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Israel prevents Palestinian Christians in Gaza from celebrating Christmas in West Bank

Palestinian Christians gather in front of a Christmas tree in the Young Men's Christian Association (YMCA) courtyard in Gaza City. [Photo by Yousef Masoud/SOPA Images/LightRocket via Getty Images]
Palestinian Christians gather in front of a Christmas tree in the Young Men's Christian Association (YMCA) courtyard in Gaza City. [Photo by Yousef Masoud/SOPA Images/LightRocket via Getty Images]

Israel has prevented 200 Palestinian Christians in Gaza from taking part in Christmas festivities in the occupied cities of Bethlehem, Jerusalem and the West Bank. The Greek Orthodox Church in the besieged enclave had sent a list of 800 names to the Palestinian Civil Affairs Committee in Gaza requesting they be given permission to go to the West Bank to celebrate Christmas, Al-Monitor reported. However, Israel refused to grant entry permits to 200 Christian worshippers citing security concerns.

Thirty-seven-year-old Gazan, Karam Tarazi, is one of the many Palestinian Christians that were refused an entry permit by the Israeli occupation regime. Speaking to Al-Monitor, Tarazi slammed the "racist measures" that have prevented him from enjoying Christmas in the Christian holy cities in Palestine.

"This racist measure comes as part of the Israeli efforts to pressure Christians with the aim of separating families from Gaza and the West Bank and force them to leave Gaza," said Tarazi. He was able to go to the West Bank last year and participate in the celebrations, but this year he was denied an exit permit from the Gaza Strip.

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Tarazi had submitted a request with the Orthodox Church in Gaza to leave with his family to the West Bank to take part in the Christmas festivities. He expressed shock after discovering that he was among those banned from going to the West Bank. His family have refused to go without him.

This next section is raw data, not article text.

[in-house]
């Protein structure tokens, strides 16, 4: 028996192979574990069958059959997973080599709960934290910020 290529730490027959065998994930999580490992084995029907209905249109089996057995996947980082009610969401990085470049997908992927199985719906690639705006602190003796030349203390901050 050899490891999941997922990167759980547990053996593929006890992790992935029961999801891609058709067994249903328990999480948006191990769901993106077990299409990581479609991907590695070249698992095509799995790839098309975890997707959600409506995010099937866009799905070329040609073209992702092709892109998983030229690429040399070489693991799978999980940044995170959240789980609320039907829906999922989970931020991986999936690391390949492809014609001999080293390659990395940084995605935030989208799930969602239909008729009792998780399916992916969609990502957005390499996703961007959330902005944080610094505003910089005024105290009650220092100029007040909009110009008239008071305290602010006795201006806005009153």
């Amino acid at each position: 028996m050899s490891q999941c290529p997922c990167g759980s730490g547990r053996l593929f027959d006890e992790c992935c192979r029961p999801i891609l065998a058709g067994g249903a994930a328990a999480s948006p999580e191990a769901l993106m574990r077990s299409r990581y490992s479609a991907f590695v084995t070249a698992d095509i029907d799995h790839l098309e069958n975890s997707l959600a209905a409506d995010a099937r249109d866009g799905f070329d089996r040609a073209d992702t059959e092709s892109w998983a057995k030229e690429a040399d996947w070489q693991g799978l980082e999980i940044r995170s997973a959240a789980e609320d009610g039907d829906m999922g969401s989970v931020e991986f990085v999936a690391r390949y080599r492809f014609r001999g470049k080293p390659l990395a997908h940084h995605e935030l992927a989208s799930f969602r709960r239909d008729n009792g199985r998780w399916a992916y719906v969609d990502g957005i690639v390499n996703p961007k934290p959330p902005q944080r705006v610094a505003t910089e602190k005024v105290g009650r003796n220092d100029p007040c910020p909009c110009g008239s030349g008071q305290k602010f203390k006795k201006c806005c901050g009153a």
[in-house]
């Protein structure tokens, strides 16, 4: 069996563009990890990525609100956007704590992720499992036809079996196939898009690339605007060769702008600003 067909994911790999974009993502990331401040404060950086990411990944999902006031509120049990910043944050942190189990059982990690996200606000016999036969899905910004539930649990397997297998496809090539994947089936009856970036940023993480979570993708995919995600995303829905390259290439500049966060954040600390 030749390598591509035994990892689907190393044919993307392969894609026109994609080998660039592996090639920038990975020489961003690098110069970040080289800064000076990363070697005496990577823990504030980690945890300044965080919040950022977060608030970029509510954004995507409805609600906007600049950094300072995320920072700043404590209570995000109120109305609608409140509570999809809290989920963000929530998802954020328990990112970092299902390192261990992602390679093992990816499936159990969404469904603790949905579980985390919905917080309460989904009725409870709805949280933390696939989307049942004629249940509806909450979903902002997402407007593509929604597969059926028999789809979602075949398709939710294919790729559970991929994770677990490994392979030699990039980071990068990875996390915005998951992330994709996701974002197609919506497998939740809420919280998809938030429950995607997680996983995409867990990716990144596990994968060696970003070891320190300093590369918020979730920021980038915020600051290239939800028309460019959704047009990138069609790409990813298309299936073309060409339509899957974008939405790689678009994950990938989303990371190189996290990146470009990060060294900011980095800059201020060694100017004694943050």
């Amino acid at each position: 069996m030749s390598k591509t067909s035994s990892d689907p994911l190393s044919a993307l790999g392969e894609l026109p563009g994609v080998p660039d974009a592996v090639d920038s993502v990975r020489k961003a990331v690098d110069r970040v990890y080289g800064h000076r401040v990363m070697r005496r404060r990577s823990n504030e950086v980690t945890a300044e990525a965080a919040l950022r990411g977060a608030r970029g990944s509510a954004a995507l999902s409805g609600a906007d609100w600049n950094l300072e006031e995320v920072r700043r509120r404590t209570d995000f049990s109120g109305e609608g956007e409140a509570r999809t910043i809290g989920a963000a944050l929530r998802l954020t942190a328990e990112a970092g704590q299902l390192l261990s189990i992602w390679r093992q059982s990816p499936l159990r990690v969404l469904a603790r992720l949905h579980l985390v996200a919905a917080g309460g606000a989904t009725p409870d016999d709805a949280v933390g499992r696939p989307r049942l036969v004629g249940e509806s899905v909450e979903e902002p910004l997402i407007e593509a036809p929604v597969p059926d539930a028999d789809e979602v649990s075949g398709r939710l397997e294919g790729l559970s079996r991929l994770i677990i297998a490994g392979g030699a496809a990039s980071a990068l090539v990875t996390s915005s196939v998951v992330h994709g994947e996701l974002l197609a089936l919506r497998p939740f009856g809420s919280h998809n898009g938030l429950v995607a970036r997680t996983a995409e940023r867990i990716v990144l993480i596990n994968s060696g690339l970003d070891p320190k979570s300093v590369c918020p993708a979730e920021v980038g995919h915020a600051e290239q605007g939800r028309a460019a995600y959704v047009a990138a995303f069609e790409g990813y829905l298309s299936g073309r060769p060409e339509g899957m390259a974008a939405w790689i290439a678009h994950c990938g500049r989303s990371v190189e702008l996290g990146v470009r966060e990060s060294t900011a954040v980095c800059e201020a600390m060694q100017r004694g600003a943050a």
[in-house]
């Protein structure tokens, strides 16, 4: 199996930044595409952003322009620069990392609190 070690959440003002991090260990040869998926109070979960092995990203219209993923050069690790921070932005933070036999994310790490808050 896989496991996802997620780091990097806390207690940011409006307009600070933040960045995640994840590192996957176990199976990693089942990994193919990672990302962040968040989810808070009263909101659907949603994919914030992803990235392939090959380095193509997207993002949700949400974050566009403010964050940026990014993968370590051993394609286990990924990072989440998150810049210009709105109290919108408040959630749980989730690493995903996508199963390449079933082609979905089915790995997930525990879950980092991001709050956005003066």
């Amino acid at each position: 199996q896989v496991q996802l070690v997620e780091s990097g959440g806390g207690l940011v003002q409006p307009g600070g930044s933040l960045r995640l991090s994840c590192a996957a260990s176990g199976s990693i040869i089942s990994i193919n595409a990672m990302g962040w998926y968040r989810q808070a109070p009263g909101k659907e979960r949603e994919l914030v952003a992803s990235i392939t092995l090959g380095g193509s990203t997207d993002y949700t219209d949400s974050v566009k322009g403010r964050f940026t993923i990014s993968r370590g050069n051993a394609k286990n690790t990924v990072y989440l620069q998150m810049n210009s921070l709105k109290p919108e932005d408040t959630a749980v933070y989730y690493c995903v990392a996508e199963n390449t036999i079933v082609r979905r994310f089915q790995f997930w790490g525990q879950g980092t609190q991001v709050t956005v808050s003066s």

"My family will not feel any joy this year. We will content ourselves with celebrating rituals, lighting candles and decorating the tree at home. We will also perform prayers in the church [in Gaza] and chant hymns, as well as greeting friends and family. We will prepare burbara, a local holiday sweet made of wheat and nuts offered to Christian and Muslim neighbours who will come to wish us a Merry Christmas," Tarazi is reported saying. Denouncing the decision, Tarazi said that the Israeli ban was unjustified since most Christians in Gaza do not have any political or factional affiliation.

Salah Abdel-Aty, head of the International Commission to Support Palestinian People's Rights, also expressed outrage in comments reported in Al-Monitor. "Israel's punitive measures against the Christians of Gaza is a violation of international humanitarian law and international human rights law, which force Israel to facilitate the travel and movement of citizens without restrictions," Abdel-Aty said.

Palestinian group Hamas, which governs the Gaza Strip, has issued a statement denouncing  Israel for preventing Christians from the Gaza Strip from accessing the holy places. "The Zionist ban is a flagrant violation of the rights of Christians to practice their religious rites, depriving them of their natural right to access places of worship," said Hamas. The movement called on the United Nations, the international community and human rights institutions to "assume their responsibility to stop the occupation state's violations against [our] Christian citizens, and the right of places of worship."

READ: Christians face threat of 'extinction' from 'radical' Israeli groups, warn church leaders

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